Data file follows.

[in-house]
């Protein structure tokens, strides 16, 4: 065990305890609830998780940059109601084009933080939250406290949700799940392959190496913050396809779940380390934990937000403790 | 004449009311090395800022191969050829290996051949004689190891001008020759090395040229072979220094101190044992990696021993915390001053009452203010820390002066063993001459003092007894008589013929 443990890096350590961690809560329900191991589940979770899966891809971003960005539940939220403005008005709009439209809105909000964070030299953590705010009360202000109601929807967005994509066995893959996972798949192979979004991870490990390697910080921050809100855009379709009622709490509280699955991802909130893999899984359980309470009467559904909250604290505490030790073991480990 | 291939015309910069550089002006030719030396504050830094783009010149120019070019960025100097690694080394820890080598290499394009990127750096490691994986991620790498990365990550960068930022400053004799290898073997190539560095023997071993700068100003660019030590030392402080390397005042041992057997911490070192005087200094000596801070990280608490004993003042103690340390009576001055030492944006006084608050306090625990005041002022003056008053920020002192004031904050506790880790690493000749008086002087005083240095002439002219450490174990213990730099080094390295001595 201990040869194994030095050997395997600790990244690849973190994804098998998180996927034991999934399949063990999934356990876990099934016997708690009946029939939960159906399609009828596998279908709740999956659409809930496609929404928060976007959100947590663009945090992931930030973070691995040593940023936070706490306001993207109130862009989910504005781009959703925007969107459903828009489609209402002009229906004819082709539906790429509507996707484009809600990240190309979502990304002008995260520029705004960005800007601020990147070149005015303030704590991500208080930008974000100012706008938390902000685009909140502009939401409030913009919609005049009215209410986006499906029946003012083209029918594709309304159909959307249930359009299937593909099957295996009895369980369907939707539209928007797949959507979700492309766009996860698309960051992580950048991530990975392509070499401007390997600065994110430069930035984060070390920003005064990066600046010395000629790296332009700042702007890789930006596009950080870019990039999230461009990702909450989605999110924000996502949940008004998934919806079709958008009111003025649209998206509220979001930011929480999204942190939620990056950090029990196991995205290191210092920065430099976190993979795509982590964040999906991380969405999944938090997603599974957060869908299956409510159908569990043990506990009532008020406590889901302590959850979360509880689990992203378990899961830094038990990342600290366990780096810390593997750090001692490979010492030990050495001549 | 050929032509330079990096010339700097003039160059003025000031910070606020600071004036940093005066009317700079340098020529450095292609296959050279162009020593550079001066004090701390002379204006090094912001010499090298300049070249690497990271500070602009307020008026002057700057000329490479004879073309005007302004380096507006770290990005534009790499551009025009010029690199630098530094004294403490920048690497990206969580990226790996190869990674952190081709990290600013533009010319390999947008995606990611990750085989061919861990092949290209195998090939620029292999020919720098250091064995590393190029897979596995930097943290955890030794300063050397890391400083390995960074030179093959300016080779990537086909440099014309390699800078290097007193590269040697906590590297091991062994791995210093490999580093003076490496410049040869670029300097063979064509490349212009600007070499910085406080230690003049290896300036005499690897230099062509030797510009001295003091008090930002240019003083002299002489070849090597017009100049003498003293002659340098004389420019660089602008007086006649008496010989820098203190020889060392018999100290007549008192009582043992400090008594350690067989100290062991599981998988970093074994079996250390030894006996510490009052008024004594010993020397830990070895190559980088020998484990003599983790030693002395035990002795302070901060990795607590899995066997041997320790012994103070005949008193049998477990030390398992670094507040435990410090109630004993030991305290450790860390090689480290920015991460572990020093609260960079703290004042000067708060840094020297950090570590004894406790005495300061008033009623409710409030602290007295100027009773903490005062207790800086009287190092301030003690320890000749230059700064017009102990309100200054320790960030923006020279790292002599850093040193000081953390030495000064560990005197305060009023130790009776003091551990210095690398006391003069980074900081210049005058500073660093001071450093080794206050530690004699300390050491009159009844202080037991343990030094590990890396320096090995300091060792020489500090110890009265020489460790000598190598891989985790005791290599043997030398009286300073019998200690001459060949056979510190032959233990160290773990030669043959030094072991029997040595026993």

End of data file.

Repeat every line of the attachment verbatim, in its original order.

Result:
[in-house]
């Protein structure tokens, strides 16, 4: 065990305890609830998780940059109601084009933080939250406290949700799940392959190496913050396809779940380390934990937000403790 | 004449009311090395800022191969050829290996051949004689190891001008020759090395040229072979220094101190044992990696021993915390001053009452203010820390002066063993001459003092007894008589013929 443990890096350590961690809560329900191991589940979770899966891809971003960005539940939220403005008005709009439209809105909000964070030299953590705010009360202000109601929807967005994509066995893959996972798949192979979004991870490990390697910080921050809100855009379709009622709490509280699955991802909130893999899984359980309470009467559904909250604290505490030790073991480990 | 291939015309910069550089002006030719030396504050830094783009010149120019070019960025100097690694080394820890080598290499394009990127750096490691994986991620790498990365990550960068930022400053004799290898073997190539560095023997071993700068100003660019030590030392402080390397005042041992057997911490070192005087200094000596801070990280608490004993003042103690340390009576001055030492944006006084608050306090625990005041002022003056008053920020002192004031904050506790880790690493000749008086002087005083240095002439002219450490174990213990730099080094390295001595 201990040869194994030095050997395997600790990244690849973190994804098998998180996927034991999934399949063990999934356990876990099934016997708690009946029939939960159906399609009828596998279908709740999956659409809930496609929404928060976007959100947590663009945090992931930030973070691995040593940023936070706490306001993207109130862009989910504005781009959703925007969107459903828009489609209402002009229906004819082709539906790429509507996707484009809600990240190309979502990304002008995260520029705004960005800007601020990147070149005015303030704590991500208080930008974000100012706008938390902000685009909140502009939401409030913009919609005049009215209410986006499906029946003012083209029918594709309304159909959307249930359009299937593909099957295996009895369980369907939707539209928007797949959507979700492309766009996860698309960051992580950048991530990975392509070499401007390997600065994110430069930035984060070390920003005064990066600046010395000629790296332009700042702007890789930006596009950080870019990039999230461009990702909450989605999110924000996502949940008004998934919806079709958008009111003025649209998206509220979001930011929480999204942190939620990056950090029990196991995205290191210092920065430099976190993979795509982590964040999906991380969405999944938090997603599974957060869908299956409510159908569990043990506990009532008020406590889901302590959850979360509880689990992203378990899961830094038990990342600290366990780096810390593997750090001692490979010492030990050495001549 | 050929032509330079990096010339700097003039160059003025000031910070606020600071004036940093005066009317700079340098020529450095292609296959050279162009020593550079001066004090701390002379204006090094912001010499090298300049070249690497990271500070602009307020008026002057700057000329490479004879073309005007302004380096507006770290990005534009790499551009025009010029690199630098530094004294403490920048690497990206969580990226790996190869990674952190081709990290600013533009010319390999947008995606990611990750085989061919861990092949290209195998090939620029292999020919720098250091064995590393190029897979596995930097943290955890030794300063050397890391400083390995960074030179093959300016080779990537086909440099014309390699800078290097007193590269040697906590590297091991062994791995210093490999580093003076490496410049040869670029300097063979064509490349212009600007070499910085406080230690003049290896300036005499690897230099062509030797510009001295003091008090930002240019003083002299002489070849090597017009100049003498003293002659340098004389420019660089602008007086006649008496010989820098203190020889060392018999100290007549008192009582043992400090008594350690067989100290062991599981998988970093074994079996250390030894006996510490009052008024004594010993020397830990070895190559980088020998484990003599983790030693002395035990002795302070901060990795607590899995066997041997320790012994103070005949008193049998477990030390398992670094507040435990410090109630004993030991305290450790860390090689480290920015991460572990020093609260960079703290004042000067708060840094020297950090570590004894406790005495300061008033009623409710409030602290007295100027009773903490005062207790800086009287190092301030003690320890000749230059700064017009102990309100200054320790960030923006020279790292002599850093040193000081953390030495000064560990005197305060009023130790009776003091551990210095690398006391003069980074900081210049005058500073660093001071450093080794206050530690004699300390050491009159009844202080037991343990030094590990890396320096090995300091060792020489500090110890009265020489460790000598190598891989985790005791290599043997030398009286300073019998200690001459060949056979510190032959233990160290773990030669043959030094072991029997040595026993």